In an appearance on “The View” on Tuesday, Democratic Governor Gavin Newsom of California responded to efforts by citizens of his state to recall him and hold a special election to replace him.
If the people who are attempting to recall the governor reach the number of signatures that they need, there will be a vote held in order to choose a new candidate to take his place.
When Newsom was asked about the recall effort, he noted how he has only been in office for 25 months, but there have been 6 recall efforts made against him. He also acknowledged that this one does appear to have enough signatures but stated that the effort is not against him as much as it is against Democratic Party values.
He said that the list of grievances made by those who wish to recall him revolve around “issues related to the browning of California, immigration, issues related to low-carbon green growth, our climate policies, issues related to our advancement to end the death penalty or increase the minimum wage or advance pay equity.”
He also stated that the members of the movement are involved with fringe views and have ties to conspiracy theories, saying, “The top 10 proponents, the people who are behind this, are members of the 3-percenters, the right-wing militia groups, the Proud Boys, supported the insurrection, are folks that quite literally, enthusiastically support Qanon conspiracies,” he said. “So that’s the origin here.”
Last month, the Los Angeles Times reported that there have been connections between the effort and some extremist groups regarding the gathering of signatures.
Orrin Heatlie, the leader of the recall effort, responded to inquiries from The Times, saying that the entire movement is not responsible for each person’s choices. “Do we have to denounce everybody that is involved to move it forward? Or do we just move forward and ignore those other elements?” he asked.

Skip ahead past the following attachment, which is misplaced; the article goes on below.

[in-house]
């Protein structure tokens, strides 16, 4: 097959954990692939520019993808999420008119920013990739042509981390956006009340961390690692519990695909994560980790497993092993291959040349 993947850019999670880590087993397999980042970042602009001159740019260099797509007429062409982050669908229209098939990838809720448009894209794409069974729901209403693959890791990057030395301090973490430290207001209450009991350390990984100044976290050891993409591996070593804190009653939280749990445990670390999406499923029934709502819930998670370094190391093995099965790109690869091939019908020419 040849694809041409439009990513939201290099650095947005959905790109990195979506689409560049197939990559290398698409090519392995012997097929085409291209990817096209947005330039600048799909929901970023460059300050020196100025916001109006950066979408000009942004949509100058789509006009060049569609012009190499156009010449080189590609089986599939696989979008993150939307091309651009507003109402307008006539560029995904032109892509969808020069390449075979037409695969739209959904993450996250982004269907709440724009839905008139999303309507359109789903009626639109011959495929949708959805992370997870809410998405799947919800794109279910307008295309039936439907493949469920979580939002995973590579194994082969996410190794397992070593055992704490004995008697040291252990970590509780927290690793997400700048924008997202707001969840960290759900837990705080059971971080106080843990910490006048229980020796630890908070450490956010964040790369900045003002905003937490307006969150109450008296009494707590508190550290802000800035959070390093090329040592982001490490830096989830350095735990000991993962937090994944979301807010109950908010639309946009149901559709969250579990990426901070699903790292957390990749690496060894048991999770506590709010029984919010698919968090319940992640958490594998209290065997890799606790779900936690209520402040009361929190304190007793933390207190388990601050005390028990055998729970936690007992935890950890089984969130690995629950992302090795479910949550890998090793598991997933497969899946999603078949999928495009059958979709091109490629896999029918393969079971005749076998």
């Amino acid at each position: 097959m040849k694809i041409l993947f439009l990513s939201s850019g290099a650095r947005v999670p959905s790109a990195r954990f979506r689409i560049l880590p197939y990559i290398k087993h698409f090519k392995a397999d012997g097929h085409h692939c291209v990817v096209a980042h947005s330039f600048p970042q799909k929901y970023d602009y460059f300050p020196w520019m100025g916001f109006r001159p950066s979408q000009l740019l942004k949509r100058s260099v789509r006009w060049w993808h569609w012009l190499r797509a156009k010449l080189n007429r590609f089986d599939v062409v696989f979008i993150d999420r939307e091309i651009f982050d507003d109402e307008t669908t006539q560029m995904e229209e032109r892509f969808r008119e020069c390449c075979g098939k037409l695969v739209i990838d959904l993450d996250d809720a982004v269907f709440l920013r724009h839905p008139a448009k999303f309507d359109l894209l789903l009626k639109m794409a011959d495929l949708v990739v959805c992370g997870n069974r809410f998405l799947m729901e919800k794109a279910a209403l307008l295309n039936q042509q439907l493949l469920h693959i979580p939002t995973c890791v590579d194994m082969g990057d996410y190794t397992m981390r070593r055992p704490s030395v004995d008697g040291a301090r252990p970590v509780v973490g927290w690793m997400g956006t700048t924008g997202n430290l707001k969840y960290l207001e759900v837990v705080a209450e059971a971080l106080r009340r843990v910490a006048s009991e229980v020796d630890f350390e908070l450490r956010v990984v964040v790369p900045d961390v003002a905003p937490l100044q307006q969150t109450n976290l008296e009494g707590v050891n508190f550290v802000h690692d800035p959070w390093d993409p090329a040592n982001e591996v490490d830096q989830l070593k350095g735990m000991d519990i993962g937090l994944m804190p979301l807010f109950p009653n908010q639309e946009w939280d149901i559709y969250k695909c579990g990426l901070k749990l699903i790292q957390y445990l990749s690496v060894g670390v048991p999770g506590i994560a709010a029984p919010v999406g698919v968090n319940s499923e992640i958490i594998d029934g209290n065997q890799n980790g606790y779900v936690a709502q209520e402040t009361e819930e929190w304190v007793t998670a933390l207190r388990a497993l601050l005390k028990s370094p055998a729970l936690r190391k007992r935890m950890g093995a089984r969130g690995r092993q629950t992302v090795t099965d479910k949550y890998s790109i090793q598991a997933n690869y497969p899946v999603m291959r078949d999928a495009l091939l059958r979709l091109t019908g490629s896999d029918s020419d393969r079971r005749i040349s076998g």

“Am I worried about it? Of course, I’m worried about it,” Newsom said regarding the recall effort. “The nature of these things, the up or down question, the zero-sum nature of the question is challenging…so we’re taking it seriously.”
On Monday, Newsom tweeted a link to a website aimed at stopping the recall attempt. The governor wrote, “I won’t be distracted by this partisan, Republican recall — but I will fight it. There is too much at stake. Getting Californians vaccinated, our economy safely reopened, and our kids back in school are simply too important to risk.”
I won’t be distracted by this partisan, Republican recall — but I will fight it.
There is too much at stake.
Getting Californians vaccinated, our economy safely reopened, and our kids back in school are simply too important to risk.
Join us: https://t.co/Jfpe1IlF4m
— Gavin Newsom (@GavinNewsom) March 15, 2021
During his appearance on “The View,” Newsom added, “I have to do my job every single day, but I’m gonna fight this thing because I’m gonna fight for California values and the things I hold dear and I think the vast majority of Californians, regardless of their political stripes, hold dear.”
The recall election of Newsom is increasingly likely as the group stated last week that it has reached more than 2 million signatures. If the signatures continue to be valid — as they were at almost 84% last month — this would indicate that a special election would be held. The registrars of voters in all 58 counties of the state must finish analyzing the petitions by late April, according to the Los Angeles Times.
“We have cleared another milestone,” Orrin Heatlie said in a written statement last week. “Politics as usual in California are over as we know it to be.”